Kishori Amonkar — The Grand FinaleVIEW EVENT DETAILS
Arts and Culture
Kishori Amonkar, the last reigning diva of Hindustani (North Indian) classical music, passed away on April 3, 2017 — a week short of her 86th birthday. Twice decorated with the second-highest civilian honor in India, she was accorded the rare privilege of a state funeral complete with a 21-gun salute. Celebrated variously as a mercurial genius, an avant-garde rebel, a romanticist, and an iconoclast, she succeeded in breaking the bounds of the Jaipur-Atrauli lineage of music bequeathed to her by her illustrious mother Mogubai Kurdikar. In doing so, she imbued Hindustani classical music with an emotional appeal that is rare among her peers and celebrated predecessors.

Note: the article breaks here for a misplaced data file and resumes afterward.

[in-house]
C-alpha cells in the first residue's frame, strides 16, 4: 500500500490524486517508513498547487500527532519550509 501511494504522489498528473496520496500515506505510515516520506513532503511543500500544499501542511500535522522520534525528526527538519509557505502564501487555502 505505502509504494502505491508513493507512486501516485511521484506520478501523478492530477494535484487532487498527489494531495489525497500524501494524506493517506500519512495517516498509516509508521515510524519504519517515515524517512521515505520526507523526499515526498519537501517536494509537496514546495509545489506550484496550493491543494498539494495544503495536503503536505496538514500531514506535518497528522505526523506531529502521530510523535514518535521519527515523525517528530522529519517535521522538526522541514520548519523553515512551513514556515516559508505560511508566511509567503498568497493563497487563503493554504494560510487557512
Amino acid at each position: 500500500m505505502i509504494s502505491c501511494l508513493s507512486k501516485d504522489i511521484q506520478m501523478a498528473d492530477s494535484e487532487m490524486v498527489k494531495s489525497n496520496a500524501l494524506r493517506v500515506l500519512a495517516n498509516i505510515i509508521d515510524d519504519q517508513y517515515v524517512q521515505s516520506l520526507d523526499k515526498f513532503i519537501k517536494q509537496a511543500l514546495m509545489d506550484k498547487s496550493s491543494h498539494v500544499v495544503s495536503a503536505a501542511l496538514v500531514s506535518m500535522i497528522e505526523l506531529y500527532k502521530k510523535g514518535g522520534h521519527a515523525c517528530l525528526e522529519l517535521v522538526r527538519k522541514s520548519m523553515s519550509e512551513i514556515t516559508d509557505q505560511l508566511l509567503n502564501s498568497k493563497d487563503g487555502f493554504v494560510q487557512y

In this screening of her grand finale, a mere ten days before her passing, we watch and listen as Amonkar weaves through two soulful renditions of classical ragas that display two distinct shades of desire and yearning. They are a fitting testament to her artistry and vocal prowess at an age where most of her peers quietly resigned.
Together with the screening, we will hear of Amonkar the music guru — a side of her that is hitherto unknown. A guru (a Sanskrit word which is done scant justice when translated as “teacher”) does more than just impart instruction; she molds her disciples’ sensibilities and takes an abiding interest in all aspects of her disciples’ lives, recognizing that these are inextricably interwoven with their music. Getting to know her as a guru, a mentor, and a second mother for the last six years of her life has been a rare privilege that she did not bestow lightly. Accounts of her relationship with her disciples give a rare glimpse into the fast receding guru-shishya (mentor-discipleship) tradition in Indian music.
Presented by: Jayang Jhaveri, disciple of Kishori Amonkar
Kind courtesy: Rishabh Jhunjhunwala, The Bhilwara Group
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